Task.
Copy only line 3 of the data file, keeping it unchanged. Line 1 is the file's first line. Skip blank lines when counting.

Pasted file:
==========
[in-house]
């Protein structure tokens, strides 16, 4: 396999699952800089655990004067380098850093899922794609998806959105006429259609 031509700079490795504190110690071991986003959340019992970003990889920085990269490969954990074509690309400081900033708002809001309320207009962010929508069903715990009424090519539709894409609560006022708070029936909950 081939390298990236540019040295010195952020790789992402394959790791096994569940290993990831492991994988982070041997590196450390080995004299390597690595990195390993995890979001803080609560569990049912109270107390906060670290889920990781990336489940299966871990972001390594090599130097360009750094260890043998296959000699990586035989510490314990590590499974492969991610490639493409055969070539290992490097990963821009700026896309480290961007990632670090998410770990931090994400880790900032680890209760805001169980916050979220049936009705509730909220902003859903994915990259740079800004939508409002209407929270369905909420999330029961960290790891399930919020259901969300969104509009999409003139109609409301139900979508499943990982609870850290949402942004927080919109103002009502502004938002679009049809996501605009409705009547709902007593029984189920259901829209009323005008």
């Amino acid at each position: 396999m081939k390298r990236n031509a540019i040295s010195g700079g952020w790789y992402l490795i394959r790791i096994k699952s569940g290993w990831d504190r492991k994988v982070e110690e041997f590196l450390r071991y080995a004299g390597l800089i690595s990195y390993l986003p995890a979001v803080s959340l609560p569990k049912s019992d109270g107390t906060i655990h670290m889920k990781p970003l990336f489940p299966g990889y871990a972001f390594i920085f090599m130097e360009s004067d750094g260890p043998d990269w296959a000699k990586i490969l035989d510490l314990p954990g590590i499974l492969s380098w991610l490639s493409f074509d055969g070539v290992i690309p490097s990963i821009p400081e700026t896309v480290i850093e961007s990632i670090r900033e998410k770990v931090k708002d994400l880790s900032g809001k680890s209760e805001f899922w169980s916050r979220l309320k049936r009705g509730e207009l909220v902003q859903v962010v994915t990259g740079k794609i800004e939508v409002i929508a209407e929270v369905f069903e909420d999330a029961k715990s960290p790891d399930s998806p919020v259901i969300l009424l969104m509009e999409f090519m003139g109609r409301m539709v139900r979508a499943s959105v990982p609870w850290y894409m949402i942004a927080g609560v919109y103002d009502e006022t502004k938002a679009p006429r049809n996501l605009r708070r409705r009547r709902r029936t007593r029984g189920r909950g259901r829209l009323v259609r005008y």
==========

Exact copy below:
């Amino acid at each position: 396999m081939k390298r990236n031509a540019i040295s010195g700079g952020w790789y992402l490795i394959r790791i096994k699952s569940g290993w990831d504190r492991k994988v982070e110690e041997f590196l450390r071991y080995a004299g390597l800089i690595s990195y390993l986003p995890a979001v803080s959340l609560p569990k049912s019992d109270g107390t906060i655990h670290m889920k990781p970003l990336f489940p299966g990889y871990a972001f390594i920085f090599m130097e360009s004067d750094g260890p043998d990269w296959a000699k990586i490969l035989d510490l314990p954990g590590i499974l492969s380098w991610l490639s493409f074509d055969g070539v290992i690309p490097s990963i821009p400081e700026t896309v480290i850093e961007s990632i670090r900033e998410k770990v931090k708002d994400l880790s900032g809001k680890s209760e805001f899922w169980s916050r979220l309320k049936r009705g509730e207009l909220v902003q859903v962010v994915t990259g740079k794609i800004e939508v409002i929508a209407e929270v369905f069903e909420d999330a029961k715990s960290p790891d399930s998806p919020v259901i969300l009424l969104m509009e999409f090519m003139g109609r409301m539709v139900r979508a499943s959105v990982p609870w850290y894409m949402i942004a927080g609560v919109y103002d009502e006022t502004k938002a679009p006429r049809n996501l605009r708070r409705r009547r709902r029936t007593r029984g189920r909950g259901r829209l009323v259609r005008y």